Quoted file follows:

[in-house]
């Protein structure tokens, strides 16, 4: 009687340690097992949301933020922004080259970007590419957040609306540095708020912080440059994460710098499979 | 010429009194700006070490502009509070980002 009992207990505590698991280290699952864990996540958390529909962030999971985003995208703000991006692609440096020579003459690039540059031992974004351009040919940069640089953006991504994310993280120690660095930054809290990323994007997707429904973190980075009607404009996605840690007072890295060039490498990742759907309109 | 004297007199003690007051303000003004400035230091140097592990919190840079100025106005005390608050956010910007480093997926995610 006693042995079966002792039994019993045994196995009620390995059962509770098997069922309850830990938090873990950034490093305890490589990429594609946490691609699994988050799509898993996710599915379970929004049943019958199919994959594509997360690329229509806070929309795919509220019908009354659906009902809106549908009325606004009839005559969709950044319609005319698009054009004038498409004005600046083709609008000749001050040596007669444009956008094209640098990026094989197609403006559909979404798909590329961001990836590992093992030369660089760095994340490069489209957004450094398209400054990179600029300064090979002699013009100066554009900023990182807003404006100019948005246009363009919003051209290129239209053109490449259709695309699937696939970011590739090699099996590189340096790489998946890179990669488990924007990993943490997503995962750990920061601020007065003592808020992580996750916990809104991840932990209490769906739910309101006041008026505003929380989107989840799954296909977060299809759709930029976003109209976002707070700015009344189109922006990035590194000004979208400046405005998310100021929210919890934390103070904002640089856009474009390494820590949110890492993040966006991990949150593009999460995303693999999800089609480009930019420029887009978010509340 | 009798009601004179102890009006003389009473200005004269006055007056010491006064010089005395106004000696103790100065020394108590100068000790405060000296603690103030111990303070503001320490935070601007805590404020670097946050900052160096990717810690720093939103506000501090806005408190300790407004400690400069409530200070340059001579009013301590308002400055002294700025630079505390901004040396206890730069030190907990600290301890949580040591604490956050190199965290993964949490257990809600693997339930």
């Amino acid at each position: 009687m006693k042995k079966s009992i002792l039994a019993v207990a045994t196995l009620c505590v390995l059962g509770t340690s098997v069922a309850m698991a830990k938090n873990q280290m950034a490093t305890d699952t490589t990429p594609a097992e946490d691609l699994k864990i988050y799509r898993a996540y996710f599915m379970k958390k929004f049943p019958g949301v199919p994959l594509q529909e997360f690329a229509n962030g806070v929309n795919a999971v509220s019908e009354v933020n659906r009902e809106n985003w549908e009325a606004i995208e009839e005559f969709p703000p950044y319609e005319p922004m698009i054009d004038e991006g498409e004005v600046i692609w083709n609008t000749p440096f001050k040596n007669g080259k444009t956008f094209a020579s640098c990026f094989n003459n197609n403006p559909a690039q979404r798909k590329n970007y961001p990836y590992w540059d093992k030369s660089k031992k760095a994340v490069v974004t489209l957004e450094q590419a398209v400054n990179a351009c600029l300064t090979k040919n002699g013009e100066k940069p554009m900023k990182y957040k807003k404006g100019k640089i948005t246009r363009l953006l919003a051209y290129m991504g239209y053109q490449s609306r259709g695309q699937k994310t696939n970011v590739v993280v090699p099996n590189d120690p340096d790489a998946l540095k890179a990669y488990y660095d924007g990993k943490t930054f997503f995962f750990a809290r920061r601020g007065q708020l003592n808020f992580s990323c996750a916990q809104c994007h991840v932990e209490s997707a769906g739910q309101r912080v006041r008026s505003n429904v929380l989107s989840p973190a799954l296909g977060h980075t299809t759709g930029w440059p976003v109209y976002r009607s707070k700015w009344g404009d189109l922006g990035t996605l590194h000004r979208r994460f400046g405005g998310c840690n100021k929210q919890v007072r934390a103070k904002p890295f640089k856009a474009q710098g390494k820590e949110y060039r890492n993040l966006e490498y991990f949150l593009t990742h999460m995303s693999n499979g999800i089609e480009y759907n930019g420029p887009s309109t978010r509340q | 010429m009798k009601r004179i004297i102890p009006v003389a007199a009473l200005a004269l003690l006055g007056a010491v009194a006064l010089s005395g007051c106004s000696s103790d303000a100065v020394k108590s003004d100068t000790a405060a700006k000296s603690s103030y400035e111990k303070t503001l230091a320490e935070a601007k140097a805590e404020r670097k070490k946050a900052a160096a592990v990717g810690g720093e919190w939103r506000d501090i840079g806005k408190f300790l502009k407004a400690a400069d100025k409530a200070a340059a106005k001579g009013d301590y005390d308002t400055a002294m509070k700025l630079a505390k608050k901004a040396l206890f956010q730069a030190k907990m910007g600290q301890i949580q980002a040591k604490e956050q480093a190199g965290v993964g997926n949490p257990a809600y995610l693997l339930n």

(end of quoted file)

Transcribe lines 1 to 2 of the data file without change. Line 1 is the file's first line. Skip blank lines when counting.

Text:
[in-house]
């Protein structure tokens, strides 16, 4: 009687340690097992949301933020922004080259970007590419957040609306540095708020912080440059994460710098499979 | 010429009194700006070490502009509070980002 009992207990505590698991280290699952864990996540958390529909962030999971985003995208703000991006692609440096020579003459690039540059031992974004351009040919940069640089953006991504994310993280120690660095930054809290990323994007997707429904973190980075009607404009996605840690007072890295060039490498990742759907309109 | 004297007199003690007051303000003004400035230091140097592990919190840079100025106005005390608050956010910007480093997926995610 006693042995079966002792039994019993045994196995009620390995059962509770098997069922309850830990938090873990950034490093305890490589990429594609946490691609699994988050799509898993996710599915379970929004049943019958199919994959594509997360690329229509806070929309795919509220019908009354659906009902809106549908009325606004009839005559969709950044319609005319698009054009004038498409004005600046083709609008000749001050040596007669444009956008094209640098990026094989197609403006559909979404798909590329961001990836590992093992030369660089760095994340490069489209957004450094398209400054990179600029300064090979002699013009100066554009900023990182807003404006100019948005246009363009919003051209290129239209053109490449259709695309699937696939970011590739090699099996590189340096790489998946890179990669488990924007990993943490997503995962750990920061601020007065003592808020992580996750916990809104991840932990209490769906739910309101006041008026505003929380989107989840799954296909977060299809759709930029976003109209976002707070700015009344189109922006990035590194000004979208400046405005998310100021929210919890934390103070904002640089856009474009390494820590949110890492993040966006991990949150593009999460995303693999999800089609480009930019420029887009978010509340 | 009798009601004179102890009006003389009473200005004269006055007056010491006064010089005395106004000696103790100065020394108590100068000790405060000296603690103030111990303070503001320490935070601007805590404020670097946050900052160096990717810690720093939103506000501090806005408190300790407004400690400069409530200070340059001579009013301590308002400055002294700025630079505390901004040396206890730069030190907990600290301890949580040591604490956050190199965290993964949490257990809600693997339930």